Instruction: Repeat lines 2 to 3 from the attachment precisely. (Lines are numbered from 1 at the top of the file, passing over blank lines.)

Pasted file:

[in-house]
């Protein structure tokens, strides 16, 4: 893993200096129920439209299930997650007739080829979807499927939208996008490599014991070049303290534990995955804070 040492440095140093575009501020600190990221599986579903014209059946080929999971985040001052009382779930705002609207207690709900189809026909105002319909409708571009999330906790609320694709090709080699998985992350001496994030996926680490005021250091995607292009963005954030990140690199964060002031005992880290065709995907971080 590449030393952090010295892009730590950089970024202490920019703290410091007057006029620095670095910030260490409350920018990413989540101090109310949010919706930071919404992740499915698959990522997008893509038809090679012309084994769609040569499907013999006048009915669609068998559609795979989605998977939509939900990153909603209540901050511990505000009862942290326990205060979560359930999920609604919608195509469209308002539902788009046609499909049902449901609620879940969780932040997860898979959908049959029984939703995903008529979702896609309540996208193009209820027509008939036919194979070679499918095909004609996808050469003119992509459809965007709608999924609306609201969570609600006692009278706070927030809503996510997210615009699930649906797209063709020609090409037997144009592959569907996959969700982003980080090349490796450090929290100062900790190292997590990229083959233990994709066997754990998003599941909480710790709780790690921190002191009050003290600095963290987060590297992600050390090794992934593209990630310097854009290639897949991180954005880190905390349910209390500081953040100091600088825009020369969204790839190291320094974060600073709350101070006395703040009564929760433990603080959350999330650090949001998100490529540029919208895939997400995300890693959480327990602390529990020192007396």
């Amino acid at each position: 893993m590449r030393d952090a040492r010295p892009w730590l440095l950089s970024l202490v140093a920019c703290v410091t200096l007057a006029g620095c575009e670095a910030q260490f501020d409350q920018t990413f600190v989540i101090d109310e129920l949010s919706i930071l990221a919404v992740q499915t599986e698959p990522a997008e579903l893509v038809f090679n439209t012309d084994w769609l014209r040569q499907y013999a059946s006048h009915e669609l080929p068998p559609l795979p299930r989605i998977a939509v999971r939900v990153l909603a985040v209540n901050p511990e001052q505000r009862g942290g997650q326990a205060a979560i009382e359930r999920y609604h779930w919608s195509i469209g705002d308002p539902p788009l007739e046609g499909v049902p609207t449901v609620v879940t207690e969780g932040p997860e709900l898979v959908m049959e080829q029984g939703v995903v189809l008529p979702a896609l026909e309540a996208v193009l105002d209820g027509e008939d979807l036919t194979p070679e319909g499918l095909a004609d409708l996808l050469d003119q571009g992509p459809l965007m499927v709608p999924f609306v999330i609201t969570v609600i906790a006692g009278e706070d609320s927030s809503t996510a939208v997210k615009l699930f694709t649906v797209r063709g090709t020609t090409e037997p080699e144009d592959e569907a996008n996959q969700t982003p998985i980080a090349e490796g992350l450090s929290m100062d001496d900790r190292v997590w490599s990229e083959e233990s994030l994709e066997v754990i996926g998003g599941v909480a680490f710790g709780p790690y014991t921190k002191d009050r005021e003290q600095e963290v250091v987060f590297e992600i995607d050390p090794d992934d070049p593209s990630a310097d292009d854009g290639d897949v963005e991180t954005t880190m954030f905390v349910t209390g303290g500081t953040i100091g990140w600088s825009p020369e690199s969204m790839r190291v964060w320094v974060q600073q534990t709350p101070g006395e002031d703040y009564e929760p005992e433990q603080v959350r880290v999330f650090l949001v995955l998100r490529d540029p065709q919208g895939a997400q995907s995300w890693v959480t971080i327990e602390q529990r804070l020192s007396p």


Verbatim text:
């Protein structure tokens, strides 16, 4: 893993200096129920439209299930997650007739080829979807499927939208996008490599014991070049303290534990995955804070 040492440095140093575009501020600190990221599986579903014209059946080929999971985040001052009382779930705002609207207690709900189809026909105002319909409708571009999330906790609320694709090709080699998985992350001496994030996926680490005021250091995607292009963005954030990140690199964060002031005992880290065709995907971080 590449030393952090010295892009730590950089970024202490920019703290410091007057006029620095670095910030260490409350920018990413989540101090109310949010919706930071919404992740499915698959990522997008893509038809090679012309084994769609040569499907013999006048009915669609068998559609795979989605998977939509939900990153909603209540901050511990505000009862942290326990205060979560359930999920609604919608195509469209308002539902788009046609499909049902449901609620879940969780932040997860898979959908049959029984939703995903008529979702896609309540996208193009209820027509008939036919194979070679499918095909004609996808050469003119992509459809965007709608999924609306609201969570609600006692009278706070927030809503996510997210615009699930649906797209063709020609090409037997144009592959569907996959969700982003980080090349490796450090929290100062900790190292997590990229083959233990994709066997754990998003599941909480710790709780790690921190002191009050003290600095963290987060590297992600050390090794992934593209990630310097854009290639897949991180954005880190905390349910209390500081953040100091600088825009020369969204790839190291320094974060600073709350101070006395703040009564929760433990603080959350999330650090949001998100490529540029919208895939997400995300890693959480327990602390529990020192007396």
């Amino acid at each position: 893993m590449r030393d952090a040492r010295p892009w730590l440095l950089s970024l202490v140093a920019c703290v410091t200096l007057a006029g620095c575009e670095a910030q260490f501020d409350q920018t990413f600190v989540i101090d109310e129920l949010s919706i930071l990221a919404v992740q499915t599986e698959p990522a997008e579903l893509v038809f090679n439209t012309d084994w769609l014209r040569q499907y013999a059946s006048h009915e669609l080929p068998p559609l795979p299930r989605i998977a939509v999971r939900v990153l909603a985040v209540n901050p511990e001052q505000r009862g942290g997650q326990a205060a979560i009382e359930r999920y609604h779930w919608s195509i469209g705002d308002p539902p788009l007739e046609g499909v049902p609207t449901v609620v879940t207690e969780g932040p997860e709900l898979v959908m049959e080829q029984g939703v995903v189809l008529p979702a896609l026909e309540a996208v193009l105002d209820g027509e008939d979807l036919t194979p070679e319909g499918l095909a004609d409708l996808l050469d003119q571009g992509p459809l965007m499927v709608p999924f609306v999330i609201t969570v609600i906790a006692g009278e706070d609320s927030s809503t996510a939208v997210k615009l699930f694709t649906v797209r063709g090709t020609t090409e037997p080699e144009d592959e569907a996008n996959q969700t982003p998985i980080a090349e490796g992350l450090s929290m100062d001496d900790r190292v997590w490599s990229e083959e233990s994030l994709e066997v754990i996926g998003g599941v909480a680490f710790g709780p790690y014991t921190k002191d009050r005021e003290q600095e963290v250091v987060f590297e992600i995607d050390p090794d992934d070049p593209s990630a310097d292009d854009g290639d897949v963005e991180t954005t880190m954030f905390v349910t209390g303290g500081t953040i100091g990140w600088s825009p020369e690199s969204m790839r190291v964060w320094v974060q600073q534990t709350p101070g006395e002031d703040y009564e929760p005992e433990q603080v959350r880290v999330f650090l949001v995955l998100r490529d540029p065709q919208g895939a997400q995907s995300w890693v959480t971080i327990e602390q529990r804070l020192s007396p």